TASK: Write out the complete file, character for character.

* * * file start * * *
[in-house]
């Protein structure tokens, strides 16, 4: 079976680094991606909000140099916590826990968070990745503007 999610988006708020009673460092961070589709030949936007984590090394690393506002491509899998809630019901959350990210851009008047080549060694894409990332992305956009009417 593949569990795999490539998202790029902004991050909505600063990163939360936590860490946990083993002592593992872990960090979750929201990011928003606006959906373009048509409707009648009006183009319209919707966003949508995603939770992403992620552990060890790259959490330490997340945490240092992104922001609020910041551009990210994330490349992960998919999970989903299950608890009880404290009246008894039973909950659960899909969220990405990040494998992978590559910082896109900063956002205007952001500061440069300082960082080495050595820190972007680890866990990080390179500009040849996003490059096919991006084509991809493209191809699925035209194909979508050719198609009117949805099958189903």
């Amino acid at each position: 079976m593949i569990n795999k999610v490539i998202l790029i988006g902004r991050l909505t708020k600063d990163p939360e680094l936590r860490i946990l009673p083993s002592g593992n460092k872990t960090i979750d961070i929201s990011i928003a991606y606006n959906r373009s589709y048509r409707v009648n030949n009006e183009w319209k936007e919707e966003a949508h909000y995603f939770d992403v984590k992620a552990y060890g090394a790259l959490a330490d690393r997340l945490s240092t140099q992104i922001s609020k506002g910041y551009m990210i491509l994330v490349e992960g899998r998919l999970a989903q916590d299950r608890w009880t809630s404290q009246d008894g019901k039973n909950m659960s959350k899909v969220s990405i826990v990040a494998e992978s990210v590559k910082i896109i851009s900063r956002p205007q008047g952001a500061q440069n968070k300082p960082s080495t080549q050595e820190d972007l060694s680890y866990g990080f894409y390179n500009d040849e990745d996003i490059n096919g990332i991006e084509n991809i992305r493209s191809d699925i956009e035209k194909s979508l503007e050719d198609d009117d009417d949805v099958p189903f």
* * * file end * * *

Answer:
[in-house]
């Protein structure tokens, strides 16, 4: 079976680094991606909000140099916590826990968070990745503007 999610988006708020009673460092961070589709030949936007984590090394690393506002491509899998809630019901959350990210851009008047080549060694894409990332992305956009009417 593949569990795999490539998202790029902004991050909505600063990163939360936590860490946990083993002592593992872990960090979750929201990011928003606006959906373009048509409707009648009006183009319209919707966003949508995603939770992403992620552990060890790259959490330490997340945490240092992104922001609020910041551009990210994330490349992960998919999970989903299950608890009880404290009246008894039973909950659960899909969220990405990040494998992978590559910082896109900063956002205007952001500061440069300082960082080495050595820190972007680890866990990080390179500009040849996003490059096919991006084509991809493209191809699925035209194909979508050719198609009117949805099958189903």
């Amino acid at each position: 079976m593949i569990n795999k999610v490539i998202l790029i988006g902004r991050l909505t708020k600063d990163p939360e680094l936590r860490i946990l009673p083993s002592g593992n460092k872990t960090i979750d961070i929201s990011i928003a991606y606006n959906r373009s589709y048509r409707v009648n030949n009006e183009w319209k936007e919707e966003a949508h909000y995603f939770d992403v984590k992620a552990y060890g090394a790259l959490a330490d690393r997340l945490s240092t140099q992104i922001s609020k506002g910041y551009m990210i491509l994330v490349e992960g899998r998919l999970a989903q916590d299950r608890w009880t809630s404290q009246d008894g019901k039973n909950m659960s959350k899909v969220s990405i826990v990040a494998e992978s990210v590559k910082i896109i851009s900063r956002p205007q008047g952001a500061q440069n968070k300082p960082s080495t080549q050595e820190d972007l060694s680890y866990g990080f894409y390179n500009d040849e990745d996003i490059n096919g990332i991006e084509n991809i992305r493209s191809d699925i956009e035209k194909s979508l503007e050719d198609d009117d009417d949805v099958p189903f």